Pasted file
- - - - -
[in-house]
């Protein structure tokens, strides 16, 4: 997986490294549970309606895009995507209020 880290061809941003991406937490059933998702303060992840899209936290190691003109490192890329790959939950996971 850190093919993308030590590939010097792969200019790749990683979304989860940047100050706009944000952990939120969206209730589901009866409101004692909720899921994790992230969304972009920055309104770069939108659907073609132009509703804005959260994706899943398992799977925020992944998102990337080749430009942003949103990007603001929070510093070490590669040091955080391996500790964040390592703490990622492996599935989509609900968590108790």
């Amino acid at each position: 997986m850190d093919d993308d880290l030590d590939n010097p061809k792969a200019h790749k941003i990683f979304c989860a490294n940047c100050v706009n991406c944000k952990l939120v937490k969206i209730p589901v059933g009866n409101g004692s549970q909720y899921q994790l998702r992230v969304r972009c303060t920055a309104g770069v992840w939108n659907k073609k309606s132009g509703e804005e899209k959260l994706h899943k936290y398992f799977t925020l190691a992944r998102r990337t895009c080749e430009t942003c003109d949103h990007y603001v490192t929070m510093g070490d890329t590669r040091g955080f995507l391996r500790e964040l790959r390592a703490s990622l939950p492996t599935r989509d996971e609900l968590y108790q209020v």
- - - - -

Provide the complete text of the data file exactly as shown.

[in-house]
């Protein structure tokens, strides 16, 4: 997986490294549970309606895009995507209020 880290061809941003991406937490059933998702303060992840899209936290190691003109490192890329790959939950996971 850190093919993308030590590939010097792969200019790749990683979304989860940047100050706009944000952990939120969206209730589901009866409101004692909720899921994790992230969304972009920055309104770069939108659907073609132009509703804005959260994706899943398992799977925020992944998102990337080749430009942003949103990007603001929070510093070490590669040091955080391996500790964040390592703490990622492996599935989509609900968590108790």
């Amino acid at each position: 997986m850190d093919d993308d880290l030590d590939n010097p061809k792969a200019h790749k941003i990683f979304c989860a490294n940047c100050v706009n991406c944000k952990l939120v937490k969206i209730p589901v059933g009866n409101g004692s549970q909720y899921q994790l998702r992230v969304r972009c303060t920055a309104g770069v992840w939108n659907k073609k309606s132009g509703e804005e899209k959260l994706h899943k936290y398992f799977t925020l190691a992944r998102r990337t895009c080749e430009t942003c003109d949103h990007y603001v490192t929070m510093g070490d890329t590669r040091g955080f995507l391996r500790e964040l790959r390592a703490s990622l939950p492996t599935r989509d996971e609900l968590y108790q209020v």